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Amanda Morrall talks to FSCL CEO Susan Taylor about how to lodge a complaint about your financial services provider

Posted in Personal Finance
See video

By Amanda Morrall

Investors who were steered into Ross Asset Management (RAM) via a financial advisor are being encouraged to come forward and lodge a complaint with their affiliated dispute resolution scheme.

In an interview with interest.co.nz, Financial Services Complaints Ltd (FSCL) CEO Susan Taylor restated the call for RAM investors who were directed into the failed fund (now under investigation by both the Financial Markets Authority and Serious Fraud Office) to take action, adding that others with unresolved complaints should do the same.

The exact number of investors who came into Ross Asset Management through a financial advisor is not known. Although receivers PwC are still combing through the books, RAM's 900 clients with a supposed NZ$450 in assets were shocked to find only NZ$11 million in actual funds by the time authorities stepped to explore identified irregularities. (See Gareth Vaughan's interview with FMA's Sean Hughes here for more.)

Taylor said most investors appeared to have invested through word of mouth, either a recommendation from a friend or a family member.

"Anecdotally we heard from statements coming from the (RAM) support group that a few investors might have invested on the advice of an advisor. If that's the case, I would strongly recommend they find out which scheme that advisor belongs to and look at making a complaint to that scheme. We encourage people to come forward. It's important that the bad eggs be weeded out."

FSCL was the nominated dispute resolution scheme for RAM although financial advisors themselves have a choice between four dispute resolution schemes to be compliant with new financial laws in New Zealand:.

Financial Services Complaints Limited

Insurance & Savings Ombudsman

Financial Dispute Resolution Scheme (FDR)

Banking Ombudsman

Check here to see if your provider is a member of the  FSCL or look up the dispute resolution scheme of your advisor on the Financial Services Provider  Registry here.

'Cluster of complaints'

Taylor said in the weeks leading up to revelations that RAM was being investigated by the Serious Fraud Office, a "cluster of complaints" had come to the FSCL's attention.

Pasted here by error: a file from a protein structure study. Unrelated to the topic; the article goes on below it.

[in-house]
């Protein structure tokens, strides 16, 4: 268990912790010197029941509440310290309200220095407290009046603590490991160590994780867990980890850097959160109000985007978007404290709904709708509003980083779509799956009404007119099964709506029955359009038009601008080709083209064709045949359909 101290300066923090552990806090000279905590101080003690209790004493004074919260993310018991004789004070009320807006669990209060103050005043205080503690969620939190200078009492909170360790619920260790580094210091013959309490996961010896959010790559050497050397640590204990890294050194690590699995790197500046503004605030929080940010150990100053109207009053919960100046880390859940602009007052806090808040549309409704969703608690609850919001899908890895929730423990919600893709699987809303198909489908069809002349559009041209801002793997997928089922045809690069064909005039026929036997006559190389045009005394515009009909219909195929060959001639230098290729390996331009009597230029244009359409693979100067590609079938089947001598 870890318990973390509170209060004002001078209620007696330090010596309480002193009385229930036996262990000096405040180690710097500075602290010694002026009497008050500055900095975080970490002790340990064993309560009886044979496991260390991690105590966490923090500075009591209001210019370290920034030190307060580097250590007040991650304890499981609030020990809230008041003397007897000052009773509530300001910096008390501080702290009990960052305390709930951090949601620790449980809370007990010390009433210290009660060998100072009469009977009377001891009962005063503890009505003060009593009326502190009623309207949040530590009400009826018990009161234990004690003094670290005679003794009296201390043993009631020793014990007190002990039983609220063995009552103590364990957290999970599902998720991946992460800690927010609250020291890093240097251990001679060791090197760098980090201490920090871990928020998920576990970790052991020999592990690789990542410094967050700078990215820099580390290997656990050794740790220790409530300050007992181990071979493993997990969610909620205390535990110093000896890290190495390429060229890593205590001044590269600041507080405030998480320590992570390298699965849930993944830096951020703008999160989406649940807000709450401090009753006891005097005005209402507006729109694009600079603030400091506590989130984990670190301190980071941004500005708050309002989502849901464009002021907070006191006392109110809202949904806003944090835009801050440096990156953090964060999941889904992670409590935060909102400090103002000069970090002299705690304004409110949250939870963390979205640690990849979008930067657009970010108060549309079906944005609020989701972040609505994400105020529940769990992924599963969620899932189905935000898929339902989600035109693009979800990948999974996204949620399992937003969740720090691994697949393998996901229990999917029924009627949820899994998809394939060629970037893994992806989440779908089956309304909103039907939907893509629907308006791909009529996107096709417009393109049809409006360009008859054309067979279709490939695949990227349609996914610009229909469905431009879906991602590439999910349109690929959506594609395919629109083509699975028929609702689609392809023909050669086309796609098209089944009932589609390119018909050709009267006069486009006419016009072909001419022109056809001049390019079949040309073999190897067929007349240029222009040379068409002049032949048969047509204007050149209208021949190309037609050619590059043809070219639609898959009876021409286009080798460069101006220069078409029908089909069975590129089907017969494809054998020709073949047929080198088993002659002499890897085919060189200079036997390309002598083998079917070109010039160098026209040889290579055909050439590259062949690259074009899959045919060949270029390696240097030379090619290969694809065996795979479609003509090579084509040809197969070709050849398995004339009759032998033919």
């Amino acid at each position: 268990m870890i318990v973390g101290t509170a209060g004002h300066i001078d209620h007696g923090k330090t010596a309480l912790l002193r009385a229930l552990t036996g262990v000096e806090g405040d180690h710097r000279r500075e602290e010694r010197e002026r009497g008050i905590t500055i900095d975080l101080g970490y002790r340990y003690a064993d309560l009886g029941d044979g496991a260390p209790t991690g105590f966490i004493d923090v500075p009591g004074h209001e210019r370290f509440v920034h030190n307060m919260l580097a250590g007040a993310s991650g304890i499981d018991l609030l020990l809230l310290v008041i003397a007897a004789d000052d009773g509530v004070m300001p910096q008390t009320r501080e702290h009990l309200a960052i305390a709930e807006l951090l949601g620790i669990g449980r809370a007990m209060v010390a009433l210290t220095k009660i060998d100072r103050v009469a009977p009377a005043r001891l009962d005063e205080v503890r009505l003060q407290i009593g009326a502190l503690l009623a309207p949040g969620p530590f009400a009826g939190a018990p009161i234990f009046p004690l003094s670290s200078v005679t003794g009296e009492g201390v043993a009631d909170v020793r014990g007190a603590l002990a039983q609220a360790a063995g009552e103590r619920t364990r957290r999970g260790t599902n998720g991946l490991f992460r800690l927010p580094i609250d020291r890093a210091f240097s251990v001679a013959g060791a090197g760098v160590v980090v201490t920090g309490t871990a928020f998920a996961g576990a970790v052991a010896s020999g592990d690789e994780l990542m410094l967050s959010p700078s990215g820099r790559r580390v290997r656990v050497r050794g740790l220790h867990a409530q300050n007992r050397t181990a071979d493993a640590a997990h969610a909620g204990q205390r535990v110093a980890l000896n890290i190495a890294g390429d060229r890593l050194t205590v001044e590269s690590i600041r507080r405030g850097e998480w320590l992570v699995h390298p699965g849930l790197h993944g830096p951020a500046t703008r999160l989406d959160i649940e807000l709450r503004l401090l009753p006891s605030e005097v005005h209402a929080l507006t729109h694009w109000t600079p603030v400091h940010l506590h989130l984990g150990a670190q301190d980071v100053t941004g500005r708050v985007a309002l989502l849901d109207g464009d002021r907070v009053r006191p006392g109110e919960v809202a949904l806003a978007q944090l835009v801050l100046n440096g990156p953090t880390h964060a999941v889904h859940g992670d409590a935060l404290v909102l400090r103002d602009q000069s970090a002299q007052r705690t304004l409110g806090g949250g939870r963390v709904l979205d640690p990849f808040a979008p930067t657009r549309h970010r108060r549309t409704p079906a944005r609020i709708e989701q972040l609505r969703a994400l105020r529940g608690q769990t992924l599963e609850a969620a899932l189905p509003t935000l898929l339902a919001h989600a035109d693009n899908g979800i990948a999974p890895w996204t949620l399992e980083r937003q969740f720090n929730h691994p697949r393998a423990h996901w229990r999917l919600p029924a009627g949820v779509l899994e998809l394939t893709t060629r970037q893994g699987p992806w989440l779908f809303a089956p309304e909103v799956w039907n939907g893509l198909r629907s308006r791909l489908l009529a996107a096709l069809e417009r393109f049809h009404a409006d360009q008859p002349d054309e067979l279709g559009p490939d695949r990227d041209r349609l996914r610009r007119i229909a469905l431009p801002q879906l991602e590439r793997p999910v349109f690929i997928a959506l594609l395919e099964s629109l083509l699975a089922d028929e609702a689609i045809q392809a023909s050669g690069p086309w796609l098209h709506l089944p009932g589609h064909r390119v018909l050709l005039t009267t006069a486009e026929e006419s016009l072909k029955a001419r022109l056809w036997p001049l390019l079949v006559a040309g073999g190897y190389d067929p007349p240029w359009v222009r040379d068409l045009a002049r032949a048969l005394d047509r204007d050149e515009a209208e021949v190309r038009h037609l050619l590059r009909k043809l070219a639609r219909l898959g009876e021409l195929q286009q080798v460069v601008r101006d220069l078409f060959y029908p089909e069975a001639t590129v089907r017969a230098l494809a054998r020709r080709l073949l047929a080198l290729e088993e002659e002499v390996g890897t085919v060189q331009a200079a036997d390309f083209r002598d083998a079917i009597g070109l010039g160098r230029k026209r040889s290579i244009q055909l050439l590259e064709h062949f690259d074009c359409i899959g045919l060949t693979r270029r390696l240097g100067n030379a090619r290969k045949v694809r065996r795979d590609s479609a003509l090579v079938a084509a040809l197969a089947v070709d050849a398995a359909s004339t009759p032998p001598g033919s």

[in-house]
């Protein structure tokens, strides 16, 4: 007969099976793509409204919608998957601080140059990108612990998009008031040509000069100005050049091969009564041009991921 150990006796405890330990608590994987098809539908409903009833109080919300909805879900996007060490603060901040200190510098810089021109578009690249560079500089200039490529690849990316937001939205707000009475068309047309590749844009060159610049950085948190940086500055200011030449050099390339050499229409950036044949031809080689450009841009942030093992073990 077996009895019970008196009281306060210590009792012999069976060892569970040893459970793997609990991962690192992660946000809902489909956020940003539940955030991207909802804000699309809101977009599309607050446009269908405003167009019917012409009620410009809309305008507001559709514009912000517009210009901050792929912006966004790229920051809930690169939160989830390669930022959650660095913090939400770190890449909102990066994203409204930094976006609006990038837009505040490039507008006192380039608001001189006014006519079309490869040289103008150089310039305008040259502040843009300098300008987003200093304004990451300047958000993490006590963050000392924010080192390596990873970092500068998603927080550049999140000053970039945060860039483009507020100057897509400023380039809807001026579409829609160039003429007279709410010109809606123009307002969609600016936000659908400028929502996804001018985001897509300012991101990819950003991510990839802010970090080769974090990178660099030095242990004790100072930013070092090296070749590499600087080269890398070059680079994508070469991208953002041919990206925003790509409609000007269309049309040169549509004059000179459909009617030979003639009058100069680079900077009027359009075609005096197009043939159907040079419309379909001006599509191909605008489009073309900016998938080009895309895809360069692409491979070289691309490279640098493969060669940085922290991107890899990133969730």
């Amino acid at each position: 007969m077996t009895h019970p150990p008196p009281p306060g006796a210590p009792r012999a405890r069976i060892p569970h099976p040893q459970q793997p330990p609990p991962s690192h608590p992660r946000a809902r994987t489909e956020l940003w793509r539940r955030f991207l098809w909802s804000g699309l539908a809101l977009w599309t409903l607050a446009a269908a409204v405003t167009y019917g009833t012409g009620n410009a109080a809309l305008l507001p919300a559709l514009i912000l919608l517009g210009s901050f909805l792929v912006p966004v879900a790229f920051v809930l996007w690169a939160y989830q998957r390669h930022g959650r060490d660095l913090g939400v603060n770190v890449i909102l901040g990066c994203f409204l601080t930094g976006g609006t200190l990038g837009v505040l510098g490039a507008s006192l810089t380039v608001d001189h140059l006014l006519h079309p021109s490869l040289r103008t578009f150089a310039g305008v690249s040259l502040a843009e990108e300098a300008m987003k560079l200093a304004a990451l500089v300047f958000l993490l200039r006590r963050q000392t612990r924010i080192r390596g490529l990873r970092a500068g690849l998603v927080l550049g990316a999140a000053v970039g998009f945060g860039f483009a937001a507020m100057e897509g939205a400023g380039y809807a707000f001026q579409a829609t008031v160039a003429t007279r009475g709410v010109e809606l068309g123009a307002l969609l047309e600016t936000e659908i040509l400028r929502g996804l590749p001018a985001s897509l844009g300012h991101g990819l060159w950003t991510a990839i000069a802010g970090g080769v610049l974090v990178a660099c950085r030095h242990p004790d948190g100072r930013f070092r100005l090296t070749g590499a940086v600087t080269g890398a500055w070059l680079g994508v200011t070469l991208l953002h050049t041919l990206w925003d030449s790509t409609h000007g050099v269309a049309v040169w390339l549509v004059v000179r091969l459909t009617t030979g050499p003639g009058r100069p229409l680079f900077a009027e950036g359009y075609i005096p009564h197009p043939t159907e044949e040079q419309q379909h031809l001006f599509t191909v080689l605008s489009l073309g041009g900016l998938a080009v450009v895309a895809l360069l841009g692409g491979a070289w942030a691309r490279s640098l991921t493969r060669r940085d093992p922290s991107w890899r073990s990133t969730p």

Taylor said her team never had a chance to look into those complaints because the sheer volume of them led the FSCL to alert the Financial Markets Authority instead, which, it turns out had also been fielding complaints.

"When they heard we were receiving a large number of complaints they swung into action right away,'' she said.

Taylor said some investors had been trying for nine months unsuccessfully to gain access to their funds and were finding it increasingly difficult to reach RAM's chief executive authorised financial advisor David Ross. Taylor speculated that if investors had acted in the early stages, financial losses might have been reduced and other investors spared.

Contrary to public perception, Taylor said it was a relatively straight forward procedure making a complaint.

"It's free to the consumer, there is no filing fee, they don't need a lawyer. We try to make the process as friendly as possible for the consumer,'' said Taylor.

"We will tell them about our process and help them along the way. I don't think they need to worry that they'll be cross examined and such. The other thing to remember is the process is confidential. We don't name parties. So the person doesn't need to worry that the case will get splashed across the media."

In the first instance anyone with a complaint, be it an advisor, an insurer, or another financial service sector party, is required to lodge a complaint directly to the party in question. If they can't come to terms, then they can take the complaint to the dispute resolution scheme which will review the relevant files, talk to the parties involved and potentially refer it back for resolution. Failing a negotiated settlement, the dispute resolution scheme will adjudicate the case on merit, either dismissing it or potentially ordering compensation, which can include an award of up to NZ$200,000.